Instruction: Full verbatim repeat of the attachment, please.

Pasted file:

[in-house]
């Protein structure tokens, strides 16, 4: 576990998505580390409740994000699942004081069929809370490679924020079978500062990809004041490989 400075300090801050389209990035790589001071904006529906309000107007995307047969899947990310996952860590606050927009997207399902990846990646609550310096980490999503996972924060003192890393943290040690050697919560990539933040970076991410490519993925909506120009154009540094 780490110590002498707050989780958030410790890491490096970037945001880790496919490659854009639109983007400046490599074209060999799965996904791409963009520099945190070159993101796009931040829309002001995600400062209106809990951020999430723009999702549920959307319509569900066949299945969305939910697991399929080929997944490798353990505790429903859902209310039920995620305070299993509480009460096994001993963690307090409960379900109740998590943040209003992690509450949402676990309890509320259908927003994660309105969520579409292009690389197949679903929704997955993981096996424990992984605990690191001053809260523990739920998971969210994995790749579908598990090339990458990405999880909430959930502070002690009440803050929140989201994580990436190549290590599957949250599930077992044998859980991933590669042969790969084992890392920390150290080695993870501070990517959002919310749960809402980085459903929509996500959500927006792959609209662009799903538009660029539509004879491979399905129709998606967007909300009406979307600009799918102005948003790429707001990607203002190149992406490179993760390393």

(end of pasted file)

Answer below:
[in-house]
């Protein structure tokens, strides 16, 4: 576990998505580390409740994000699942004081069929809370490679924020079978500062990809004041490989 400075300090801050389209990035790589001071904006529906309000107007995307047969899947990310996952860590606050927009997207399902990846990646609550310096980490999503996972924060003192890393943290040690050697919560990539933040970076991410490519993925909506120009154009540094 780490110590002498707050989780958030410790890491490096970037945001880790496919490659854009639109983007400046490599074209060999799965996904791409963009520099945190070159993101796009931040829309002001995600400062209106809990951020999430723009999702549920959307319509569900066949299945969305939910697991399929080929997944490798353990505790429903859902209310039920995620305070299993509480009460096994001993963690307090409960379900109740998590943040209003992690509450949402676990309890509320259908927003994660309105969520579409292009690389197949679903929704997955993981096996424990992984605990690191001053809260523990739920998971969210994995790749579908598990090339990458990405999880909430959930502070002690009440803050929140989201994580990436190549290590599957949250599930077992044998859980991933590669042969790969084992890392920390150290080695993870501070990517959002919310749960809402980085459903929509996500959500927006792959609209662009799903538009660029539509004879491979399905129709998606967007909300009406979307600009799918102005948003790429707001990607203002190149992406490179993760390393």